Atomic Plant Casts a Pall on Paradise

May 12, 2002


SAN CLEMENTE, Calif., May 11 - A Sunday on San Onofre State

Beach is a step into the idyllic 1960's Southern California

of Gidget movies. Below a low sandstone bluff, a half-mile

of cars, many of them classics, line a palm-fringed shore.

Around thatched-roof huts, surfers strum ukuleles, grill

burgers or prepare to ride the celebrated waves.


This vision of paradise almost obscures another vestige of

the 1960's rising from the surf a few hundred yards south.

There, two nuclear reactors quietly split atoms and churn

out 20 percent of Southern California's electricity.


It has been like this since the San Onofre Nuclear

Generating Station opened in 1968. The surfers, campers and

residents of San Clemente and other nearby towns have

largely accepted the plant as an unobtrusive, if unwelcome,

neighbor. But since Sept. 11, security concerns and a

proposal for a long-term repository for spent nuclear fuel

have raised alarm.


"We want to believe San O is safe, and that the palm trees,

blue sky and waves are the reality," Steve Netherby said on

a recent walk around the plant. "Unfortunately, the reality

is a lot more dangerous."


Mr. Netherby is a former editor at Field & Stream magazine

and co-founder of San Clemente's Coalition for Responsible

Ethical and Environmental Decisions. He points out that San

Onofre lies amid six miles of popular state beach and south

of growing population centers of southern Orange County. A

quarter-mile to the east runs Interstate 5 and a coastal

rail route. Beyond that sprawls Camp Pendleton, a Marine



The plant's owner, Southern California Edison, and the

Nuclear Regulatory Commission say the plant is safe and



At a public meeting, the regional chief of the commission,

Kriss Kennedy, said of plant security: "There have been

examples in the past where we've been very critical of

facility operations, but in this case, San Onofre has done

a good job."


Yet Mr. Netherby remains skeptical. Despite the presence of

guards wielding M-16's, he walks unchallenged through an

unsecured parking lot overlooking the site, past several

employees. He points out the enormous turbines and

transformers, and the functioning Unit 2 and 3 reactors,

and what appears to be a hole in the side of the

decommissioned Unit 1.


He wonders what would happen if a van drove into the lot

and a terrorist launched a shoulder-fired missile. "It's a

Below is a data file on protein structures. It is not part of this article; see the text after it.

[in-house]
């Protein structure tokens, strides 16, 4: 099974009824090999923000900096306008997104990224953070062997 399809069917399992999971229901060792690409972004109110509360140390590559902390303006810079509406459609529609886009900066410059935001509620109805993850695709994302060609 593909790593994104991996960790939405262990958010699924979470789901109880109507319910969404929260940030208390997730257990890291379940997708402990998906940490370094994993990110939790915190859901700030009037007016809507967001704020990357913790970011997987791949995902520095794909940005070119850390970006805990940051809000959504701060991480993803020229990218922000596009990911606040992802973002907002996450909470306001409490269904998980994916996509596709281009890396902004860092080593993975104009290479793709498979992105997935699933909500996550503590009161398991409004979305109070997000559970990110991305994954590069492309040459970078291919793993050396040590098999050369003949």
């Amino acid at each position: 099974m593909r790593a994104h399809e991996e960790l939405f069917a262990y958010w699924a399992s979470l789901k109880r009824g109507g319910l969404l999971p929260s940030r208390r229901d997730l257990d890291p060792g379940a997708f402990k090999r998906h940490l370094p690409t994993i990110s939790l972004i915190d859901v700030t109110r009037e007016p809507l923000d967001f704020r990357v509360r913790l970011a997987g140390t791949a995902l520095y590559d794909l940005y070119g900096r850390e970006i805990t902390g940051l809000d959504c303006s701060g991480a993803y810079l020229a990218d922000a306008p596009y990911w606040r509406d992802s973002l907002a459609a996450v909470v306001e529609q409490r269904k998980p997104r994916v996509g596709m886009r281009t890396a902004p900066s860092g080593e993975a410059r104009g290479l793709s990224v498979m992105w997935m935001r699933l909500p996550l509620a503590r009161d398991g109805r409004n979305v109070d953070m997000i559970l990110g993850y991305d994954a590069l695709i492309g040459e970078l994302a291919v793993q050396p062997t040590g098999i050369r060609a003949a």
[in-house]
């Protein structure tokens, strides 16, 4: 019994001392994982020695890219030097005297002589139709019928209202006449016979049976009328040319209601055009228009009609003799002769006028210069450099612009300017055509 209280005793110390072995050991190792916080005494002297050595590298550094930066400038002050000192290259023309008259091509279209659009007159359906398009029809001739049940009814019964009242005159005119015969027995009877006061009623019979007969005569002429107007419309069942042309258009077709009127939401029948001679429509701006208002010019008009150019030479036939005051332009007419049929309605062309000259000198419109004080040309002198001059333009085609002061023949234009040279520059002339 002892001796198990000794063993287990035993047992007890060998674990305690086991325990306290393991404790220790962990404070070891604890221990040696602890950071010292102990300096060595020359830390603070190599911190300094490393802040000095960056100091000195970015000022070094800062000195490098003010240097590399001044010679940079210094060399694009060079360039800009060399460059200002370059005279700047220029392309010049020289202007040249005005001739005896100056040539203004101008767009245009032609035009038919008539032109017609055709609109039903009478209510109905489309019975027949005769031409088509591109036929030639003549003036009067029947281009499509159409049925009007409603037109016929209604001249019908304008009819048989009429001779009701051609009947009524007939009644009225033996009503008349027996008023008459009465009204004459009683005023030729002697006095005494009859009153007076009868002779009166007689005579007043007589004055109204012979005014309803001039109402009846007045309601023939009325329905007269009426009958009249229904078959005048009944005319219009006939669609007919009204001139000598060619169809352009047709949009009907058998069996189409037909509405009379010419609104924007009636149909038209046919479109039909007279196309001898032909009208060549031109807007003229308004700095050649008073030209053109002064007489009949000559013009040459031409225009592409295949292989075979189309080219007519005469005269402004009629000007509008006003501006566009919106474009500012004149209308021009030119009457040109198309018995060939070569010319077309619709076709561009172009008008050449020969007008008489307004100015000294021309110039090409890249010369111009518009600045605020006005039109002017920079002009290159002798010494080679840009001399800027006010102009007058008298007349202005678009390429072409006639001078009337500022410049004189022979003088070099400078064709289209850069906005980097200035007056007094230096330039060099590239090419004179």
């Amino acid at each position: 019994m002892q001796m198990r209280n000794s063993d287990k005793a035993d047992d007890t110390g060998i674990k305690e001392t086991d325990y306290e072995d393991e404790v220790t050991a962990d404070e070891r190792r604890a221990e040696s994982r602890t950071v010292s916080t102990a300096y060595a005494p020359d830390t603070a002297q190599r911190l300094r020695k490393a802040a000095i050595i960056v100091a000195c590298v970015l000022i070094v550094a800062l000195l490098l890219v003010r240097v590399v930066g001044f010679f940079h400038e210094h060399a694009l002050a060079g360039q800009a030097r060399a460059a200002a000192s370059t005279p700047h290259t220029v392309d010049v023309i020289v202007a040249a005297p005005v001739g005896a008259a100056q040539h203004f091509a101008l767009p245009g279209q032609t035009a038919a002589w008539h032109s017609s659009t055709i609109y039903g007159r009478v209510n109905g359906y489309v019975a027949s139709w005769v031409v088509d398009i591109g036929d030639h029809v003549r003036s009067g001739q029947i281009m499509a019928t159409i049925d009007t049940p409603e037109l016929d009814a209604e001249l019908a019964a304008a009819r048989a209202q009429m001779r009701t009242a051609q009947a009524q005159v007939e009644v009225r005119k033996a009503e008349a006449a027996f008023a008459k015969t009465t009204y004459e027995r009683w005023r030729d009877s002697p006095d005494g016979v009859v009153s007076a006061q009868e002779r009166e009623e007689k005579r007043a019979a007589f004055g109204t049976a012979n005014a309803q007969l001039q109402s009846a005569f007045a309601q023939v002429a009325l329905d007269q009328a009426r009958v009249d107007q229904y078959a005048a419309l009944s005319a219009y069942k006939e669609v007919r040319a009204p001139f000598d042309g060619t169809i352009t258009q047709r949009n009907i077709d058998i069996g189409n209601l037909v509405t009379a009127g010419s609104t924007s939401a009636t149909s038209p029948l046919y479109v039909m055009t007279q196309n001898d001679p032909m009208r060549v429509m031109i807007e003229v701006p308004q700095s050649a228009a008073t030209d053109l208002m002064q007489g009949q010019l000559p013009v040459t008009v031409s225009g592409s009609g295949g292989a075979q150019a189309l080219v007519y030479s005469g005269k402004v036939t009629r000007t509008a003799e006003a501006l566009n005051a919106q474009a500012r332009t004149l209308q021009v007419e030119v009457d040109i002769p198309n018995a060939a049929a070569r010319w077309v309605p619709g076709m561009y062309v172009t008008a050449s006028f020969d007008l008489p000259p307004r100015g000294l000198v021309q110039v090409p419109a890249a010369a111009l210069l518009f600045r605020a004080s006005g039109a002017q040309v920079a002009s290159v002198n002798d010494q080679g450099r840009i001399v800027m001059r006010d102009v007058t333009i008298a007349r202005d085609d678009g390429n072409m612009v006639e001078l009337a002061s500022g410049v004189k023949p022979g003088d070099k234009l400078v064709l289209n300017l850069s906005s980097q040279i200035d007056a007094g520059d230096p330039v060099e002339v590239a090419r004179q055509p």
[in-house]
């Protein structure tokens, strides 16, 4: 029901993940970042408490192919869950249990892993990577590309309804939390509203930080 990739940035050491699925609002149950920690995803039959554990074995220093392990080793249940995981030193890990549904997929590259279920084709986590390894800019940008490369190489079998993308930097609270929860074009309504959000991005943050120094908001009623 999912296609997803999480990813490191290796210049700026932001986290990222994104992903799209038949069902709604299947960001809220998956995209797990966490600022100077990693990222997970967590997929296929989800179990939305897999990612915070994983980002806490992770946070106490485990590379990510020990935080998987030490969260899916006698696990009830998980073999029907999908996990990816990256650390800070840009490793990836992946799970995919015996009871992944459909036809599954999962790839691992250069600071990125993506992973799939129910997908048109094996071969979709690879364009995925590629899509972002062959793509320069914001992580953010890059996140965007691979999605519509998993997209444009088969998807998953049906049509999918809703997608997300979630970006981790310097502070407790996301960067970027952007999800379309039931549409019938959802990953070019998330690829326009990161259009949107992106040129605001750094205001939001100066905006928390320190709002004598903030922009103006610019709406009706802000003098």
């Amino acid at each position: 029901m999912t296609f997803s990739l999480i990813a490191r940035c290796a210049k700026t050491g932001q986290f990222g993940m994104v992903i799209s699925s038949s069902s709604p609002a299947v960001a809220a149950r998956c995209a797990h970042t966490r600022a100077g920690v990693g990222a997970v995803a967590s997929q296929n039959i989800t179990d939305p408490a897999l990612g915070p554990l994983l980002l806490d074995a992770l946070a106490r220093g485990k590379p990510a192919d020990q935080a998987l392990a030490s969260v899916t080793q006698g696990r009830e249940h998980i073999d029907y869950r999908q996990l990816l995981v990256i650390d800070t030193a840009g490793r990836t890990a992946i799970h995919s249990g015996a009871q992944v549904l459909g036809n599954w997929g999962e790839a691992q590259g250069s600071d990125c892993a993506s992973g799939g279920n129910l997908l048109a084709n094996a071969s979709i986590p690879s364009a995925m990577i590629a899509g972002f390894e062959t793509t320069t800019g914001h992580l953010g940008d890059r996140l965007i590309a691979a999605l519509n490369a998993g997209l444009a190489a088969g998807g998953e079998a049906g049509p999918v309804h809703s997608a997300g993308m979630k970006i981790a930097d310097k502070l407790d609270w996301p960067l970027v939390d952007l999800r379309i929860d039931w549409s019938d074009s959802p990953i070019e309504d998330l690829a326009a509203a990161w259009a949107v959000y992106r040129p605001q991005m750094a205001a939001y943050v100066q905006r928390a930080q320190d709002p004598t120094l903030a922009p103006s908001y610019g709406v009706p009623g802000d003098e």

target down there. And that makes all of us here in

Southern California a target," Mr. Netherby said.

Unit 1 is being demolished at a cost of $600 million. Its

site is now proposed for a "dry cask" waste storage system

that would hold spent nuclear fuel.


A San Onofre spokesman, Ray Golden, said the dry casks

offer far greater security and earthquake protection than

the system used now, adding: "The spent fuel is moving from

a pool, which requires human intervention, electricity and

other features, to a completely passive design with no

mechanical components. If you painted that scenario, I

think most people would say, `Hey, it sounds like you

should put it in the passive design.' "


Project opponents agree that the dry casks are somewhat

safer, but question assertions by the Nuclear Regulatory

Commission that these systems can withstand earthquakes.

They also worry that the project would lead to a vast,

long-term increase above the several hundred tons of stored

waste already on site.


Mr. Netherby's group is beginning "an extensive effort" to

make residents aware of the security threats at San Onofre,

the dangers of stored fuel, and the risks posed by

earthquakes and earthquake-spawned tsunami waves.


The group is also asking that local towns begin storing

potassium iodide pills as a radiation antidote, that Camp

Pendleton troops be assigned to San Onofre to augment

security, and that a loudspeaker system be placed on area

beaches alongside existing sirens. They also want the

Federal Aviation Administration to revisit its recent

lifting of a 10-mile no-fly zone around the plant.


Meanwhile, on the beach the party is in full swing. But it

appears that after passing an unattended State Beach guard

kiosk and driving to the south end of the beach, the only

thing that would prevent an attacker from reaching the

sea-wall road fronting the plant is a "no vehicles" sign.

Are beachgoers concerned?


Daniel Dowden, a San Onofre Surf Club member, points to two recent security breaches at

the plant and accidents involving a fire and a construction



"It's a plant run by human beings who've made a lot of

mistakes already," Mr. Dowden said. "I don't say they're

dumber than anybody else, but they're certainly as dumb as

the rest of us, and they're going to make mistakes. I'd

rather those mistakes be out in the desert somewhere where

nobody's around than right here on the beach where we're

completely exposed."


Paul Strau is a Hawaiian surfer who holds a mini-luau with

his friends here every Sunday.


"Even with the danger, you still come down to the beach to

enjoy the ocean," Mr. Strau said. "It takes your mind off

the stresses of the day-to-day world.

"But looming right over the bluff is this edifice that

says, `I could take all of you out real quickly.'

It's scary."